State ex rel. Missouri Highway and Transp. Com'n v. Quiko

Decision Date29 May 1996
Docket Number20443,Nos. 20229,s. 20229
Citation923 S.W.2d 489
CourtMissouri Court of Appeals
PartiesSTATE of Missouri, ex rel. MISSOURI HIGHWAY AND TRANSPORTATION COMMISSION, Plaintiff, v. Eduard QUIKO, et al., Defendants. DAN B. SAVAGE & SONS ADVERTISERS, INC., Appellant, v. James and Dorothy HASKETT, (on Exceptions of Haskett), Respondents. DAN B. SAVAGE & SONS ADVERTISERS, INC., Appellant, v. Shelby BALLEW, (on Exceptions of Ballew), Respondent.

William H. May, Springfield, for appellant.

Janice Ellis McCain, Springfield, Greg Gibson, Nixa, for respondents.

Peter M. Donovan, Dist. Counsel, Springfield, John H. Gladden, Asst. Chief Counsel, Rich Tiemeyer, Chief Counsel, Jefferson City, Barry S. Zirulnik, Price & Zirulnik, Jackson, Mississippi, for amicus curiae Missouri Highway & Transp. Com'n.


These are consolidated appeals in condemnation actions which involve the apportionment of commissioners' awards between landowners and Appellant which, as lessee, maintained advertising billboards (structures) on each of the involved tracts.

In September, 1994, the Missouri Highway and Transportation Commission (MHTC) filed a petition to condemn tracts of land adjacent to existing U.S. 65 north of Branson, Missouri. MHTC sought to acquire approximately 4.1 acres of a tract owned by James and Dorothy Haskett and 9.5 acres from Shelby Ballew. Pursuant to leases with the Hasketts and Ballew, Appellant maintained structures on each of the tracts being condemned.

Following an order of condemnation, court-appointed commissioners filed reports assessing the damages to the Haskett tract at $129,000, and $367,000 to the Ballew tract. After these amounts were paid into court, motions were filed seeking apportionment of each of the awards between the owners and Appellant. Following hearings on each of the motions, the trial court ordered that 69% of the award in the Haskett case be apportioned to the owners and 31% to Appellant. It also apportioned 90% of the Ballew award to her and 10% to Appellant. Appellant appeals from each of those judgments. We affirm.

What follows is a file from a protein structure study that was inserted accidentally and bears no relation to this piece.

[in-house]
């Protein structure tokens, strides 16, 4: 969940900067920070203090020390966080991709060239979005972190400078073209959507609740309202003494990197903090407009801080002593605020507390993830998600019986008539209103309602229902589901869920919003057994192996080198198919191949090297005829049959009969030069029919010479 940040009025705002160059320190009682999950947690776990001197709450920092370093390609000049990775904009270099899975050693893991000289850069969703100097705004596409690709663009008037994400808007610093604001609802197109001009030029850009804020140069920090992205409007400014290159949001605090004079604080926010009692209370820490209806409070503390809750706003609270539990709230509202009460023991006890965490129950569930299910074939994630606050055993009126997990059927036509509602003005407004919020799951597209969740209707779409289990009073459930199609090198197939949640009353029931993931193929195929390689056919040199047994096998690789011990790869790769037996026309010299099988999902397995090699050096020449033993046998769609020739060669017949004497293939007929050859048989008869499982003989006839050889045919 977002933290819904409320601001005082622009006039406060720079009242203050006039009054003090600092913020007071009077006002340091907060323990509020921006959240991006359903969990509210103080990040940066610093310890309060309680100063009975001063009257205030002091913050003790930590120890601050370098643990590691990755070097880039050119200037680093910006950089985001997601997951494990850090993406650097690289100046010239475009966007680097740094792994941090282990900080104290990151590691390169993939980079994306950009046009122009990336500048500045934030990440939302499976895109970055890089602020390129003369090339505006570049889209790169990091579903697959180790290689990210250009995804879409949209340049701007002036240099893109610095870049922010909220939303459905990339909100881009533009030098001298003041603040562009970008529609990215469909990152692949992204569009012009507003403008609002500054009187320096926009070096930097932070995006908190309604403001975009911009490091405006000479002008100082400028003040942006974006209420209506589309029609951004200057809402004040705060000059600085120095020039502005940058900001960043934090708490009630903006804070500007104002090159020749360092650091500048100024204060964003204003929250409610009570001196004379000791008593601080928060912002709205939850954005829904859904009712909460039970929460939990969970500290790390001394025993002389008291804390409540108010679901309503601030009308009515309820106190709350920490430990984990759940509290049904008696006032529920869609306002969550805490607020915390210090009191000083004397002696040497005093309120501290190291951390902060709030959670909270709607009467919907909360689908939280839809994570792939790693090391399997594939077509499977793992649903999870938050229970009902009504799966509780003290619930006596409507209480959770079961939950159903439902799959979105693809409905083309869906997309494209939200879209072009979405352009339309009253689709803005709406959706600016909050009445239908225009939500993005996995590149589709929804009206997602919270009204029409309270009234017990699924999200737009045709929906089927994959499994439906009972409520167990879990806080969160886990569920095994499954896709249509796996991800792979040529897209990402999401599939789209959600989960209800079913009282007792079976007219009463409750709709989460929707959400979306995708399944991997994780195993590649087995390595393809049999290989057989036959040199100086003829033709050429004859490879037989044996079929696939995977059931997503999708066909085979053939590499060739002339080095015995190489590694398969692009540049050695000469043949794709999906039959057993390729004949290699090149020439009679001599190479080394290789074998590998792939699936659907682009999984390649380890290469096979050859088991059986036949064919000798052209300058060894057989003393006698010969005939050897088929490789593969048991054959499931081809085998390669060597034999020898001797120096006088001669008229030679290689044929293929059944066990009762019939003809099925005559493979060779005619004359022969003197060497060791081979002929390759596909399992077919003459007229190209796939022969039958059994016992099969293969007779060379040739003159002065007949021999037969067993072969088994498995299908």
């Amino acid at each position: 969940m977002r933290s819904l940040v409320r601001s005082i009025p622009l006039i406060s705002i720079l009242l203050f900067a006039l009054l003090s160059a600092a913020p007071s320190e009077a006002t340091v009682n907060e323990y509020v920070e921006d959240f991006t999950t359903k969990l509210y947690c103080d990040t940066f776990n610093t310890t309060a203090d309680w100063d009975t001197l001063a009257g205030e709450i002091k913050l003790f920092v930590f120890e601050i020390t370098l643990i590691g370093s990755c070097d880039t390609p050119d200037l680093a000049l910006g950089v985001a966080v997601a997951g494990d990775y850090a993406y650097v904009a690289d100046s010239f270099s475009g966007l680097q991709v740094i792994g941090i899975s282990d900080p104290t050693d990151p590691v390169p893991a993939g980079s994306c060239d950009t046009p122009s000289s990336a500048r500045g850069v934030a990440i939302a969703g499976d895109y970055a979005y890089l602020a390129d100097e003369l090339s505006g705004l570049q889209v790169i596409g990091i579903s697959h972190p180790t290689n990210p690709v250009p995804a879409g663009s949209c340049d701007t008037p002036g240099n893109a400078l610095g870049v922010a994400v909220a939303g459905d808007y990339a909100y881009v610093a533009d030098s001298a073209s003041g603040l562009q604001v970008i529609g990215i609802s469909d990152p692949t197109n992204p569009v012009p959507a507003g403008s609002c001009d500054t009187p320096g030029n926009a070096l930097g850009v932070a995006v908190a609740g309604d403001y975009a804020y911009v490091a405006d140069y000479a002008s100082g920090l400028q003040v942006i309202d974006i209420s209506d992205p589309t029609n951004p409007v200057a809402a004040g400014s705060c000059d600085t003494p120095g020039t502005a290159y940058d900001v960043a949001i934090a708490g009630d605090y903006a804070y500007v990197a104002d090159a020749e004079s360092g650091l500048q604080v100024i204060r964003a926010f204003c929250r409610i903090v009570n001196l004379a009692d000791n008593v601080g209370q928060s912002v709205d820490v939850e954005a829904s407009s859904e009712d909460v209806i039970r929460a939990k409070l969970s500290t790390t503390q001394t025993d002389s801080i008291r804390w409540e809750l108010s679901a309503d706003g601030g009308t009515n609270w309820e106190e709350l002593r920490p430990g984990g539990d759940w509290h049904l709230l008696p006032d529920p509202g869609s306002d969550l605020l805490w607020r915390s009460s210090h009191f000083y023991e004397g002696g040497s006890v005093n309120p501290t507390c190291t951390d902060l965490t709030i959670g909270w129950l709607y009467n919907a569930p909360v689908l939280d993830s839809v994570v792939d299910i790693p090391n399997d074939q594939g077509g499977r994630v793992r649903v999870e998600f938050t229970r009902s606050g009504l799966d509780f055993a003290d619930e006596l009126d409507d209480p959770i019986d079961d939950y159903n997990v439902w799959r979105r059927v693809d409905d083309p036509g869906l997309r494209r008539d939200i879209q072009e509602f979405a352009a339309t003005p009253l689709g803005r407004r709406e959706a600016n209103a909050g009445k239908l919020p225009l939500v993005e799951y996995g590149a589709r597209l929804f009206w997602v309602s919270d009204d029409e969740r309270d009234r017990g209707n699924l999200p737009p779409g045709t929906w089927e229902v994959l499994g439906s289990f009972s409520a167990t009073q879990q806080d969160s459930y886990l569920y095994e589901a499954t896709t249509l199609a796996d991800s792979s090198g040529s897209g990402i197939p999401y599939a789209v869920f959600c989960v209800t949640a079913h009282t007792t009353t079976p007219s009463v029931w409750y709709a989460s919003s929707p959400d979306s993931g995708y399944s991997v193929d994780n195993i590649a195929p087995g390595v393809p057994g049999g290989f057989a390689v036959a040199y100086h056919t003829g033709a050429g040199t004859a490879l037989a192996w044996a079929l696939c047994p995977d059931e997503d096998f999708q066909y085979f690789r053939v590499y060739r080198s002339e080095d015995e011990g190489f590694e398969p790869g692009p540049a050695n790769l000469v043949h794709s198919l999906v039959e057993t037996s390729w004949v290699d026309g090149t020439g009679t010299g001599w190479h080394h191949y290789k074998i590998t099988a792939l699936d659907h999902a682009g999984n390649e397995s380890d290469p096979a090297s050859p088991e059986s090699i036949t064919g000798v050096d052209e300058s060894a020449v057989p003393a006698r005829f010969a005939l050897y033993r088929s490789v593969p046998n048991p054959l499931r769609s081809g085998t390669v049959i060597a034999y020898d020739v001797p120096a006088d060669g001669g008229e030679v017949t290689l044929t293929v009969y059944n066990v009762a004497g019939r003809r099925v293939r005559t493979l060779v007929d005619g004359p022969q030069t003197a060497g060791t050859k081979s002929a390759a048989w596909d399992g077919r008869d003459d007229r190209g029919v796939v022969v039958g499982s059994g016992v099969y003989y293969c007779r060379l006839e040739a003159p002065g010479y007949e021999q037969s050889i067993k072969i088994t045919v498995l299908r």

Before addressing the merits of these appeals, we first consider Ballew's motion to dismiss the appeal in Case No. 20443. Ballew alleges that this court lacks jurisdiction because the order appealed from was interlocutory and did not dispose of all issues in the case. This ignores the fact that, pursuant to § 523.053, RSMo 1994, any party aggrieved by the trial court's ruling on a motion to distribute a commissioners' award "shall have the right of appeal therefrom, and the same shall be considered as a final judgment for such purposes." See also City of Columbia v. Baurichter, 684 S.W.2d 903, 905 (Mo.App. W.D.1985).

As we interpret the other basis alleged in Ballew's motion to dismiss, she contends that the appeal is without factual basis because findings of fact and conclusions of law were not requested or made by the trial court. She argues that under such circumstances all fact issues are considered as having been found in accordance with the result reached, and the judgment will be upheld on any reasonable theory supported by the evidence, citing Rule 73.01(a)(3) 1 and Nail Boutique, Inc. v. Church, 758 S.W.2d 206, 208 (Mo.App. S.D.1988). The fact that no findings of fact or conclusions of law were made, however, does not prevent all appellate review. See Reinert v. Director of Revenue, 894 S.W.2d 162, 164 (Mo.banc 1995); Covington v. Director of Revenue, 903 S.W.2d 673, 675 (Mo.App. E.D.1995).

Ballew's motion to dismiss is denied.

Review of another preliminary matter is necessary. Both Haskett and Ballew argue that the statement of facts and points relied on in Appellant's brief violate the mandates of Rule 84.04. They are correct in both respects, especially concerning the points relied on.

Three things are required by Rule 84.04(d) with respect to points relied on: (1) a statement of the action or ruling of the trial court about which the party complains; (2) a statement that specifies why the ruling was erroneous; and (3) a statement informing the appellate court wherein the evidence at trial supports the position the party asserts the trial court should have taken. Bentlage v. Springgate, 793 S.W.2d 228, 229 (Mo.App. S.D.1990). The "why" requirement contemplates a statement which ordinarily will closely approximate what appellant believes should have been the trial court's conclusion of law on the point being addressed. Thummel v. King, 570 S.W.2d 679, 685 (Mo.banc 1978).

All of Appellant's points relied on violate the "wherein" and "why" requirements. They essentially constitute nothing more than conclusions of claimed error. See White v. White, 846 S.W.2d 212, 214 (Mo.App. S.D.1993). An insufficient point relied on preserves nothing for appellate review. Bentlage v. Springgate, 793 S.W.2d at 231.